RE­TURN TO PAST

India Today - - LEISURE - —Jai Ar­jun Singh

Fans of Brian De Palma’s ki­netic thrillers of the 1970s and the ’80s will sit up dur­ing the open­ing se­quence of the new, 10-episode Ama­zon Prime show Home­com­ing. Ac­com­pa­ny­ing a long track­ing shot—so char­ac­ter­is­tic of De Palma’s work—is Pino Don­ag­gio’s lush mu­sic score from Dressed

to Kill (1980). Like the open­ing scene of that film, the cam­era looks around a room be­fore mov­ing in to­wards the lined face of the hero­ine--in this case, Heidi Bergman (Ju­lia Roberts), who works as a coun­sel­lor for a com­pany that helps dis­ori­ented sol­diers ac­cli­ma­tise to the ‘nor­mal’ world.

There will be other De Palma ref­er­ences

in sub­se­quent episodes: mu­sic from Body Dou­ble and Car­rie (plus a role for Sissy Spacek, who played the lead in the lat­ter), split screens, slow zooms and other sorts of play­ful­ness with fram­ing. And a very dead­pan in­ves­ti­ga­tor de­light­fully played by Shea Whigham—so pok­er­faced that in some of his scenes, you might be un­sure if he is act­ing at all.

Home­com­ing also has its dis­tinc­tive way of build­ing a sense of claus­tro­pho­bia and dread, as it moves be­tween the past (2018) and a present day (2022), where Heidi, hav­ing long left her job, is try­ing to fig­ure out ex­actly what had hap­pened

at the Home­com­ing cen­tre and why there are so many gaps in her mem­ory. The show does a fine job of cap­tur­ing the un­ease of the sol­diers— no­tably Wal­ter (Stephan James), who seems warmly self-aware on the sur­face, but may have buried mem­o­ries that need to be plumbed—as well as Heidi’s in­creas­ing be­wil­der­ment. Aerial shots show us in­te­ri­ors with geo­met­ric ar­range­ment of fur­ni­ture, adding to our sense of the char­ac­ters as dolls trapped in­side a labyrinthi­ne jig­saw puz­zle. There are un­set­tling scenes in­volv­ing Heidi’s boss Colin (Bobby Can­navale), who al­ways seems to be on the phone, net­work­ing even as he runs the fa­cil­ity from be­hind the scenes. What does it all add up to, though? No spoil­ers here ex­cept to say that if you’re a sea­soned viewer or a reader of sci-fi/dystopia, this is fa­mil­iar ter­rain. While you’re watch­ing Home­com­ing, episode by episode, you can’t fault the per­for­mances, the cre­ation of mood, the touches of whim­si­cal dark hu­mour and the af­fec­tion­ate hark­ing back to the para­noia-thriller aes­thetic of the 1970s.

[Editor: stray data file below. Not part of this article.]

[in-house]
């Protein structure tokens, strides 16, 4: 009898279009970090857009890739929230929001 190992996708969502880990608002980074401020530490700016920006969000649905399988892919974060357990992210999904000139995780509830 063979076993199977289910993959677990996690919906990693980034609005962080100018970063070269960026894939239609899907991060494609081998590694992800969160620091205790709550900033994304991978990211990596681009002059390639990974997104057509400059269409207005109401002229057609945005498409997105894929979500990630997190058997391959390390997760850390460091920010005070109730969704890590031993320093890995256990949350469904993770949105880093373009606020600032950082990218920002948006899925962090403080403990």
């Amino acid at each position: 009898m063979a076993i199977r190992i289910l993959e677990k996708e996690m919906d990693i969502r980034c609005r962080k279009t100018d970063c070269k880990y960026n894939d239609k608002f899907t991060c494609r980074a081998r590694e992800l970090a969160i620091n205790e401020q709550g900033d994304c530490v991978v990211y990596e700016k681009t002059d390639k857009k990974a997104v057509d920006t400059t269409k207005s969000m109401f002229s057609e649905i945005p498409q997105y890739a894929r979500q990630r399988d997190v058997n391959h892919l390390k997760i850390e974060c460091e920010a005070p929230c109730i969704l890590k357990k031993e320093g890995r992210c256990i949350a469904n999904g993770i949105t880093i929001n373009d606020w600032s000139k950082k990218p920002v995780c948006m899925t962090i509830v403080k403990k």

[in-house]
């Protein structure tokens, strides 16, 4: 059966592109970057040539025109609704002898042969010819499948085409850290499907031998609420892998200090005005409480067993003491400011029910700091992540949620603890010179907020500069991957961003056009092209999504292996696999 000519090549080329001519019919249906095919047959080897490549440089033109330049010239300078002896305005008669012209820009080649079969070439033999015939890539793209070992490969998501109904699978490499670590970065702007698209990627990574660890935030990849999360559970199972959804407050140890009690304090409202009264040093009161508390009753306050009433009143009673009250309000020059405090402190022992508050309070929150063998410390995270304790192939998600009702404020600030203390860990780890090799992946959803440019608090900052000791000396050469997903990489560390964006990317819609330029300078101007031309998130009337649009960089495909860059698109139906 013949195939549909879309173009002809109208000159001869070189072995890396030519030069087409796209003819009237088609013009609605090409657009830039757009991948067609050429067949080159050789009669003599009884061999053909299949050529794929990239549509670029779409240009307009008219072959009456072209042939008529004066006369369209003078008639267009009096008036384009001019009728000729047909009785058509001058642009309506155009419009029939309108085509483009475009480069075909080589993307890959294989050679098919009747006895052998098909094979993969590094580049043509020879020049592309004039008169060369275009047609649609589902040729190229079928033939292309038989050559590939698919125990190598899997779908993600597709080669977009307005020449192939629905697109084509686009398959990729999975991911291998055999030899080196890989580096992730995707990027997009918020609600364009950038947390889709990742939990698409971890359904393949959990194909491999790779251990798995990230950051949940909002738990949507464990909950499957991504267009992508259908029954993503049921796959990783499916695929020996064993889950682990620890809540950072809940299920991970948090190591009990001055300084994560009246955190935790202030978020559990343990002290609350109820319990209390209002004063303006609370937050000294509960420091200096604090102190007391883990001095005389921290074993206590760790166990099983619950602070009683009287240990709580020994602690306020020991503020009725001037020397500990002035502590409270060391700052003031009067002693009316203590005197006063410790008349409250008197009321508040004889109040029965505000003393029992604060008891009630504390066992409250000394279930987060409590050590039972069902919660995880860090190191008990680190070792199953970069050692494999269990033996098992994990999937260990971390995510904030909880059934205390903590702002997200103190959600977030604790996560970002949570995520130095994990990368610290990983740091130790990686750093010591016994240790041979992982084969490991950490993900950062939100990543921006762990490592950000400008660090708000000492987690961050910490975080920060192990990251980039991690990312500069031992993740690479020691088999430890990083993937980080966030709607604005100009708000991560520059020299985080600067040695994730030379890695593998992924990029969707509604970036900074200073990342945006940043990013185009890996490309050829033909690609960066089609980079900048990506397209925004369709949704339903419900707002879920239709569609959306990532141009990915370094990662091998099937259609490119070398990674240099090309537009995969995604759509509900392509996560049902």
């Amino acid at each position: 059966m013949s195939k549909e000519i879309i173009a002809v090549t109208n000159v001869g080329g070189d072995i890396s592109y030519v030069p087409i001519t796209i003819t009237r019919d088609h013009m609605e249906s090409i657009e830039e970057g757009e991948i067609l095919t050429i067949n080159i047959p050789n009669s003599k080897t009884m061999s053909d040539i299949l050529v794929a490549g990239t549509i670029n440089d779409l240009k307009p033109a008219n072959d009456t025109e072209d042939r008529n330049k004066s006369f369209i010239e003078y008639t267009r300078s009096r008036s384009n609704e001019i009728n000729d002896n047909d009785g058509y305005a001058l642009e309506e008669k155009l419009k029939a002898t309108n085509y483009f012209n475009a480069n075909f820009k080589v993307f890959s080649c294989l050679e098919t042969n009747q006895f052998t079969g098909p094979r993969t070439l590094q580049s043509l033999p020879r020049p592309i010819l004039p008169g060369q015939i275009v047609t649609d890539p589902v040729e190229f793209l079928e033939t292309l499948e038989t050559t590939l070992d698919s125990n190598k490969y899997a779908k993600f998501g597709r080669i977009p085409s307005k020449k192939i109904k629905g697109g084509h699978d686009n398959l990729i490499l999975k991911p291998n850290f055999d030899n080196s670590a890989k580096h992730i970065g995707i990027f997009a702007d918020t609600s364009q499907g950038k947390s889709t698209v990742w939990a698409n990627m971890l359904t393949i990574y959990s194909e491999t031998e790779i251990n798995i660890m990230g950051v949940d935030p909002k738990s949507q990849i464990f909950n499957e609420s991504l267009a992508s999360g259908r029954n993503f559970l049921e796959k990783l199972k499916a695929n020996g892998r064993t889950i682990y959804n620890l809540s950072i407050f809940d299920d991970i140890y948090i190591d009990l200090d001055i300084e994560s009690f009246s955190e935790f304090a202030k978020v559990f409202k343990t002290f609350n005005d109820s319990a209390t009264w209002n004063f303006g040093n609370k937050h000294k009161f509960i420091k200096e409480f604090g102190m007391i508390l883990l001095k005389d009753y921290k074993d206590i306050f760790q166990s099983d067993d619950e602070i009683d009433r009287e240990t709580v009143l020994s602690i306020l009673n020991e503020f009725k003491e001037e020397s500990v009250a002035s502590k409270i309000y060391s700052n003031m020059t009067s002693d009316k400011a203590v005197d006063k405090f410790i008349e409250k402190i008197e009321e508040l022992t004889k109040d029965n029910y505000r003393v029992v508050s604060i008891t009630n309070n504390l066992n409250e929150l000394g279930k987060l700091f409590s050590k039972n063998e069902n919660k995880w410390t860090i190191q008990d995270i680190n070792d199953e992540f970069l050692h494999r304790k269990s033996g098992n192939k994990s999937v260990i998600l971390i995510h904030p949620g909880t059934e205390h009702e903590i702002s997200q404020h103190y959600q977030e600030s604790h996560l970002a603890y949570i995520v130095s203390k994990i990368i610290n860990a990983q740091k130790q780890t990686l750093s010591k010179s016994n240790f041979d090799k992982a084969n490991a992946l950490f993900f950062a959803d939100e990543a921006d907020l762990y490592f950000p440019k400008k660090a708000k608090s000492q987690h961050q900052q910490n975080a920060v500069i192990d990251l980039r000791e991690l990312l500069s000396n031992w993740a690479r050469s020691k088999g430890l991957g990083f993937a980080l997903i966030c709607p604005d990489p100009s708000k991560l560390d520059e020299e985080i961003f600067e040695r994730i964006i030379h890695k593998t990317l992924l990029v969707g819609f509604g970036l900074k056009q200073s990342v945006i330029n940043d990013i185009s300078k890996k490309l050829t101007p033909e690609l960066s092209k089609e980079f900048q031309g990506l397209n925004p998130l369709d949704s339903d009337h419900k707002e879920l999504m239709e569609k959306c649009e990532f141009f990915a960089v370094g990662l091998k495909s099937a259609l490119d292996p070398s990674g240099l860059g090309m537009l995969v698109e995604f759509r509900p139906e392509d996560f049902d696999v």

But if you were hop­ing for an earth-shat­ter­ing twist, you might end up feel­ing that this thriller is less than the sum of its parts.

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